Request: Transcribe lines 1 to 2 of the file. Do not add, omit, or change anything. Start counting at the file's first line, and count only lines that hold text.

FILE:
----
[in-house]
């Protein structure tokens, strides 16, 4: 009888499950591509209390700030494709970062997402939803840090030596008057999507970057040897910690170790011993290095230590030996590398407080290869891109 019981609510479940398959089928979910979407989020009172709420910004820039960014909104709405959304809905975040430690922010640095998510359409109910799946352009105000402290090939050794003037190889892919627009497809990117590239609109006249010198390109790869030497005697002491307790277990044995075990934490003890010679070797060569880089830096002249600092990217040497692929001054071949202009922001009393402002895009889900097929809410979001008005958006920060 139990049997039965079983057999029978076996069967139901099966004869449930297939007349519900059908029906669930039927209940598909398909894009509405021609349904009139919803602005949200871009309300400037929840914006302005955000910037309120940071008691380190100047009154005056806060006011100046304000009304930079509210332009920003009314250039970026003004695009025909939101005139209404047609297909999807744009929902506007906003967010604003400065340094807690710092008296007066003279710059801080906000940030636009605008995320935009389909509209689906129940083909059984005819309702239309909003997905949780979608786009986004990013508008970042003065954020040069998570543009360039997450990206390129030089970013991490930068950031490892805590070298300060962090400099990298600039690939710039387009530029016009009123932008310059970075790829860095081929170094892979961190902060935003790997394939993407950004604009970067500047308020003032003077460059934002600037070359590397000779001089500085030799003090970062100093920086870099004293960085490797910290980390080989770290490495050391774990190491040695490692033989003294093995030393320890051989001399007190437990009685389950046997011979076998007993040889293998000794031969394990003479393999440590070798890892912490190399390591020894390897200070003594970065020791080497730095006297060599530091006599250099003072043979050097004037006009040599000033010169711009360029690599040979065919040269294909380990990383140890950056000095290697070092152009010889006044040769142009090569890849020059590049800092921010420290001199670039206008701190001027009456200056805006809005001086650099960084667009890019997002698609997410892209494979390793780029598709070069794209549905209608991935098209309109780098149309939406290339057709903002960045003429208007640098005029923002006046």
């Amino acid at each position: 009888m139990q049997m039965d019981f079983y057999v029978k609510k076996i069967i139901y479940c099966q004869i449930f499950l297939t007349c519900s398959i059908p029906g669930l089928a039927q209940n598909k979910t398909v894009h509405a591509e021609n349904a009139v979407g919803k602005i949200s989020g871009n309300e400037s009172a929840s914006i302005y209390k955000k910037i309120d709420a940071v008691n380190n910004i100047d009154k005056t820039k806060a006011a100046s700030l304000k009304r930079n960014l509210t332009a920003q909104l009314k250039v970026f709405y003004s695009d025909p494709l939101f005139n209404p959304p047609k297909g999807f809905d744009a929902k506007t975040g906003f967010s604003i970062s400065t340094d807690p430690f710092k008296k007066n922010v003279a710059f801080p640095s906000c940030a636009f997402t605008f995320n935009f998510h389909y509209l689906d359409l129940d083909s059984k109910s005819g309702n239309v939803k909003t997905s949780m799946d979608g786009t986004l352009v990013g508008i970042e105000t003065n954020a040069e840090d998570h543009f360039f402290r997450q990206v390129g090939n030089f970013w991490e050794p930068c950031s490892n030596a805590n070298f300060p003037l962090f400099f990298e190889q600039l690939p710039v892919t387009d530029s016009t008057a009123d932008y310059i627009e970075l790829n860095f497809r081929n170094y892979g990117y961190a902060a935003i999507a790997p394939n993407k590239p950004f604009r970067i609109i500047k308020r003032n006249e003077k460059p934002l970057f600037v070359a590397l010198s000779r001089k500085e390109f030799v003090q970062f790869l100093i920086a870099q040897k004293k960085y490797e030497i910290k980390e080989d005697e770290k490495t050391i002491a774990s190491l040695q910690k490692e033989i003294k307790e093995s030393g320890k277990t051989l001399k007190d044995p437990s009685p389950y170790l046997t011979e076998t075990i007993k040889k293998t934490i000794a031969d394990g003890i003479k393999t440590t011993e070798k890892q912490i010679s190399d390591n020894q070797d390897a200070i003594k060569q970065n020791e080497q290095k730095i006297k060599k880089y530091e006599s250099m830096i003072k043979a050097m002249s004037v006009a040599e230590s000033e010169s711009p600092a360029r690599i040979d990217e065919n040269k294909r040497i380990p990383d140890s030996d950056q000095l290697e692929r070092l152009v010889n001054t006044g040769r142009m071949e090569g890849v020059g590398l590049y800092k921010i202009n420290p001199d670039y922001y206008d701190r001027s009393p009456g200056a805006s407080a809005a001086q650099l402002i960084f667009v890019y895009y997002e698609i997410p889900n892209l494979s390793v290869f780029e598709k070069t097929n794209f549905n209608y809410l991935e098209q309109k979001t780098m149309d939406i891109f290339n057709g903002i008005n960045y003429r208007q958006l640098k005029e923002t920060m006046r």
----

[in-house]
């Protein structure tokens, strides 16, 4: 009888499950591509209390700030494709970062997402939803840090030596008057999507970057040897910690170790011993290095230590030996590398407080290869891109 019981609510479940398959089928979910979407989020009172709420910004820039960014909104709405959304809905975040430690922010640095998510359409109910799946352009105000402290090939050794003037190889892919627009497809990117590239609109006249010198390109790869030497005697002491307790277990044995075990934490003890010679070797060569880089830096002249600092990217040497692929001054071949202009922001009393402002895009889900097929809410979001008005958006920060 139990049997039965079983057999029978076996069967139901099966004869449930297939007349519900059908029906669930039927209940598909398909894009509405021609349904009139919803602005949200871009309300400037929840914006302005955000910037309120940071008691380190100047009154005056806060006011100046304000009304930079509210332009920003009314250039970026003004695009025909939101005139209404047609297909999807744009929902506007906003967010604003400065340094807690710092008296007066003279710059801080906000940030636009605008995320935009389909509209689906129940083909059984005819309702239309909003997905949780979608786009986004990013508008970042003065954020040069998570543009360039997450990206390129030089970013991490930068950031490892805590070298300060962090400099990298600039690939710039387009530029016009009123932008310059970075790829860095081929170094892979961190902060935003790997394939993407950004604009970067500047308020003032003077460059934002600037070359590397000779001089500085030799003090970062100093920086870099004293960085490797910290980390080989770290490495050391774990190491040695490692033989003294093995030393320890051989001399007190437990009685389950046997011979076998007993040889293998000794031969394990003479393999440590070798890892912490190399390591020894390897200070003594970065020791080497730095006297060599530091006599250099003072043979050097004037006009040599000033010169711009360029690599040979065919040269294909380990990383140890950056000095290697070092152009010889006044040769142009090569890849020059590049800092921010420290001199670039206008701190001027009456200056805006809005001086650099960084667009890019997002698609997410892209494979390793780029598709070069794209549905209608991935098209309109780098149309939406290339057709903002960045003429208007640098005029923002006046």